Guest Author, Ron Boyd, UU Congregation of Greater Canton

This sermon was given by Ron Boyd on Green Sanctuary Sunday, plus quotes that he handed out to congregational members to read when he called out the numbers of the quotes.

(1) Suburbia is where the developer bulldozes out the trees, and then names the streets after them.  ~Bill Vaughn

(2) We say we love flowers, yet we pluck them.  We say we love trees, yet we cut them down.  And people still wonder why some are afraid when told they are loved.  ~Author Unknown

(3) The packaging for a microwavable “microwave” dinner is programmed for a shelf life of maybe six months, a cook time of two minutes and a landfill dead-time of centuries.  ~David Wann, Buzzworm, November 1990

When you sit down to eat your meals, do you ever consider the cycle of where it comes from, how it gets to you, and where it and its packaging goes to once you are done with it? Does it not seem extremely wasteful to dispense of billions of containers into landfills simply for the convenience of a meal that lasts only a matter of minutes. How many of you have actually ever visited a landfill to see where the countless tons of consumer waste end up? How did this experience affect you? Is it not troubling to consider the seemingly ever-increasing and irreversible nature of such wasteful activities, and the potential harm to current and future generations?

(4) Dig a trench through a landfill and you will see layers of phone books like geographical strata or layers of cake…. During a recent landfill dig in Phoenix, I found newspapers dating from 1952 that looked so fresh you might read one over breakfast.  ~William Rathje, The Economist, 8 September 1990

(5) U.S. consumers and industry dispose of enough aluminum to rebuild the commercial air fleet every three months; enough iron and steel to continuously supply all automakers; enough glass to fill New York’s World Trade Center every two weeks.  ~Environmental Defense Fund advertisement, Christian Science Monitor, 1990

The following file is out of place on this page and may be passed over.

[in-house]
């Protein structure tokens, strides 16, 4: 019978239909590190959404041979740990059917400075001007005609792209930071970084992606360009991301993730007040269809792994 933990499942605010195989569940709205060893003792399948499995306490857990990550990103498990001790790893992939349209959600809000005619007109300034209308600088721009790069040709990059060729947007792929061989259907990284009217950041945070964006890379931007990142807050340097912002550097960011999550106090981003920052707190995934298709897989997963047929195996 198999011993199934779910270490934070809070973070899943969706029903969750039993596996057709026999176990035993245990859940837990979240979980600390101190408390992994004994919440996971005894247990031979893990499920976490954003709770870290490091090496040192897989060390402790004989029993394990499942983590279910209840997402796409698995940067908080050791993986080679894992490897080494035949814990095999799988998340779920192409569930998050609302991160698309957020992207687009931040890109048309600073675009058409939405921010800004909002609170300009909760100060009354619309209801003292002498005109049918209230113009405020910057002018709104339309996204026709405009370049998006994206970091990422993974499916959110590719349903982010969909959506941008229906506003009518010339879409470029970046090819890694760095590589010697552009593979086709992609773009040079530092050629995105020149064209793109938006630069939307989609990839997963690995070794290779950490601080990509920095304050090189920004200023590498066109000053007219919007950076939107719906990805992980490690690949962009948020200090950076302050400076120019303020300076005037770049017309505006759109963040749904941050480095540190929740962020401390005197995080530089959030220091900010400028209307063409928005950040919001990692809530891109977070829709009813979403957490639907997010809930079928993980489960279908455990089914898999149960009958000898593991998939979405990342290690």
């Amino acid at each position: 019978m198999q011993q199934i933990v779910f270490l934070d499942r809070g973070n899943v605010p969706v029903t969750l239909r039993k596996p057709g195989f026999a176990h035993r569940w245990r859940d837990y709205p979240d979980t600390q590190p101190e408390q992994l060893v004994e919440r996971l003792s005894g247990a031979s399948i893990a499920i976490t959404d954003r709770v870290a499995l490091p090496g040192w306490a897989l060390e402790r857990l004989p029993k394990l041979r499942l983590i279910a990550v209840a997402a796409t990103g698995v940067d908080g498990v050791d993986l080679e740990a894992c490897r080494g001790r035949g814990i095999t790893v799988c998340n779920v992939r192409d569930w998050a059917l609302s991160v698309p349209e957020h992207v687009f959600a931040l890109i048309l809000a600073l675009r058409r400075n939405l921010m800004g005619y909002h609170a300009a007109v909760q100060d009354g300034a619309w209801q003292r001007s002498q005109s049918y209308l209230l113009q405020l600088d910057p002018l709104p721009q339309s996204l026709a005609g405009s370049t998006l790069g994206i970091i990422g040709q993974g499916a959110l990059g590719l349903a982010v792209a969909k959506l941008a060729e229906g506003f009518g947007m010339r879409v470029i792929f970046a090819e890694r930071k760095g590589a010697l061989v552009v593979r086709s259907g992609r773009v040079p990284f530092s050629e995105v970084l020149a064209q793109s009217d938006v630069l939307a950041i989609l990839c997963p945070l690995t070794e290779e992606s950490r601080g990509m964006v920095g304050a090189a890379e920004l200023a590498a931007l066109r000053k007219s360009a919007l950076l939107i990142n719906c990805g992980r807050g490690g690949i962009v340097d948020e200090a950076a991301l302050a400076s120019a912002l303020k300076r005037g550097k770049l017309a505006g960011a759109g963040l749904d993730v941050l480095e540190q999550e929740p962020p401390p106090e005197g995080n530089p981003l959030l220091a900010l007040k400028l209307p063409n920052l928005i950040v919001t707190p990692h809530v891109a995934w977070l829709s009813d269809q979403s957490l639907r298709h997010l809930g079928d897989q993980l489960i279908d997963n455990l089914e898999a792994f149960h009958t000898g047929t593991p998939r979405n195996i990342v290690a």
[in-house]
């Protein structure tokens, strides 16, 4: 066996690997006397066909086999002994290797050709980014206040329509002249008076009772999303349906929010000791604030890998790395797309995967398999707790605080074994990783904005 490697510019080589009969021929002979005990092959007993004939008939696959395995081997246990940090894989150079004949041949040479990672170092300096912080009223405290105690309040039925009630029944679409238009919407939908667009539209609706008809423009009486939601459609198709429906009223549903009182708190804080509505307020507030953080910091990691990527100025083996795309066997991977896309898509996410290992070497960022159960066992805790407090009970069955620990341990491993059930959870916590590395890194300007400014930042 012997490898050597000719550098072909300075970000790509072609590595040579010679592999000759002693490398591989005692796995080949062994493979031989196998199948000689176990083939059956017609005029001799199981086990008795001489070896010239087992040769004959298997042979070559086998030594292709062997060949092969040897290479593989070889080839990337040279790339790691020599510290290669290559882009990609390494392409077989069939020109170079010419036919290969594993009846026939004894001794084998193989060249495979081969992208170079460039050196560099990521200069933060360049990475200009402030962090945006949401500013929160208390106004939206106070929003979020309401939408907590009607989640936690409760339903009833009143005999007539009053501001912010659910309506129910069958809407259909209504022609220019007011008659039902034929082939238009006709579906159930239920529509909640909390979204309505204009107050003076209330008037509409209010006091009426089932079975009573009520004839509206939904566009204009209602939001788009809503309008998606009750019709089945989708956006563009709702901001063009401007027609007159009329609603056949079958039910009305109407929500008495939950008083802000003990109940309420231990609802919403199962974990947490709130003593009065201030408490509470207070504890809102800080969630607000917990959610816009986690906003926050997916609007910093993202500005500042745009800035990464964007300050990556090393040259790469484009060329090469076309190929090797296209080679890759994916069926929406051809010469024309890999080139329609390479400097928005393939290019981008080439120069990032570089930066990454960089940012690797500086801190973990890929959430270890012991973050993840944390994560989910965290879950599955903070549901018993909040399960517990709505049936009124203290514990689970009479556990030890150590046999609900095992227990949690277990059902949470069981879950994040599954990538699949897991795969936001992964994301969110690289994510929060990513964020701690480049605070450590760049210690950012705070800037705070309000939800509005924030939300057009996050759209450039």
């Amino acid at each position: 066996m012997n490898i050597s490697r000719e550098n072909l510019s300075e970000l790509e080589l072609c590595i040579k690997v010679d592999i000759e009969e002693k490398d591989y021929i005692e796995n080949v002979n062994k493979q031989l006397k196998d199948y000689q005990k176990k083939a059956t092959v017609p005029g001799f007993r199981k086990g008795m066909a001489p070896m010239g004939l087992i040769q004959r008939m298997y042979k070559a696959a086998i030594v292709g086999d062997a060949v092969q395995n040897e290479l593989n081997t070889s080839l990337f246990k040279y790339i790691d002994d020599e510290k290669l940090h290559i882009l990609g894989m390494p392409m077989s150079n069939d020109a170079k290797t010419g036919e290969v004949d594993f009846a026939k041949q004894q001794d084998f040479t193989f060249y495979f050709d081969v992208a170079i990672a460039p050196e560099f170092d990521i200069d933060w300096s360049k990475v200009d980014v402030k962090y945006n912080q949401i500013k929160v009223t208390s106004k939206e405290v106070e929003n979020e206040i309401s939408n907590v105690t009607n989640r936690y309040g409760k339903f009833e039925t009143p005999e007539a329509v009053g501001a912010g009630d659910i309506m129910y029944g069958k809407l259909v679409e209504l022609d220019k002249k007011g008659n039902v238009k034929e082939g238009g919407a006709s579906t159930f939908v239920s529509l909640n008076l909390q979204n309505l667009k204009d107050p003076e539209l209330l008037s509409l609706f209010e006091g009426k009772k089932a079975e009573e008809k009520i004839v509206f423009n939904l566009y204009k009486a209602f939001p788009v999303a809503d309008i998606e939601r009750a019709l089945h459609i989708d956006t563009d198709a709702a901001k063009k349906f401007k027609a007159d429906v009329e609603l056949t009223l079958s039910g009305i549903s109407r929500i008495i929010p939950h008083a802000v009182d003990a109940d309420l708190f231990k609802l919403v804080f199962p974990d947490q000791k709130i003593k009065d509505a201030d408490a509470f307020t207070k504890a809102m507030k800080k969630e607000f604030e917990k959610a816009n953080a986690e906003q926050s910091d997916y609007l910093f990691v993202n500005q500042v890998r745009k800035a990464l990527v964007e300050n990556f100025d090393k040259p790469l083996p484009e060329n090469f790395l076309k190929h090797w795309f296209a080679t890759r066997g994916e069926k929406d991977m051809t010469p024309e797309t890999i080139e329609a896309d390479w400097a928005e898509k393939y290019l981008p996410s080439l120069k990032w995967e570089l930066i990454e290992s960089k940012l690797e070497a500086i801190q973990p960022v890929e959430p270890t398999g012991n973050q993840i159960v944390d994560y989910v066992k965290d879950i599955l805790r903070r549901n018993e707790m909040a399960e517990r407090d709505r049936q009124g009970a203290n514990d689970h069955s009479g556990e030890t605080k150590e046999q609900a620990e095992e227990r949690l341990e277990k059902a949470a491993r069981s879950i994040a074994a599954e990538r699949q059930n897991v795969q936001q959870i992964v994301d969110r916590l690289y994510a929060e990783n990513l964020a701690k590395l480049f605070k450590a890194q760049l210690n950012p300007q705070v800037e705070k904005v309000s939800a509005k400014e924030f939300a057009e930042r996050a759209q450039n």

(6) Our modern industrial economy takes a mountain covered with trees, lakes, running streams and transforms it into a mountain of junk, garbage, slime pits, and debris.  ~Edward Abbey

In our modern society, it is truly difficult to consciously grasp the full impact our lifestyles have upon the environment. As long as we continue the façade of living decent moral lives in our own social circles, we can all too easily avoid assuming any measure of personal responsibility for the global environmental degradation that is now taking place.

It is likely though, that we each try to do a small part through such various activities, as recycling, buying locally grown produce, mulching, using energy efficient bulbs, and so on.

However, all too often, advocating a position of living simpler lives and consuming less, and living more environmentally responsible lives, is likely to produce a reaction of people crossing their arms, rolling their eyes, and calling you Un-American.

(7) You go into a community and they will vote 80 percent to 20 percent in favor of a tougher Clean Air Act, but if you ask them to devote 20 minutes a year to having their car emissions inspected, they will vote 80 to 20 against it.  We are a long way in this country from taking individual responsibility for the environmental problem.  ~William D. Ruckelshaus, former EPA administrator, New York Times, 30 November 1988

Likely, we also recognize that we are part of a much larger system, and may feel limited in our ability to bring about change. In terms of forming public policy, we rarely have any more say than voting in elections.

We can try making informed decisions about the politicians we elect, but may also be frustrated by the lack of viable candidates truly committed to bringing about the changes needed to bring about effective results.

Since, by and large, they remain beholden to the corporate interests who largely fund their campaigns, taking a course of action inconsistent with those interests is essentially political suicide and hence unlikely to occur.

(8) It is horrifying that we have to fight our own government to save the environment.  ~Ansel Adams

(9) As we watch the sun go down, evening after evening, through the smog across the poisoned waters of our native earth, we must ask ourselves seriously whether we really wish some future universal historian on another planet to say about us:  “With all their genius and with all their skill, they ran out of foresight and air and food and water and ideas,” or, “They went on playing politics until their world collapsed around them.”  ~U Thant, speech, 1970

Corporations, driven primarily by a motivation of profit, go to great lengths to convince us that our lives are meaningless without the incessant pursuit of ever more things.

Through the relentless corporate propaganda dispensed 24/7 via the radio, television, and internet we are taught to measure a person’s worth based upon how much one can accumulate or acquire in one’s lifetime.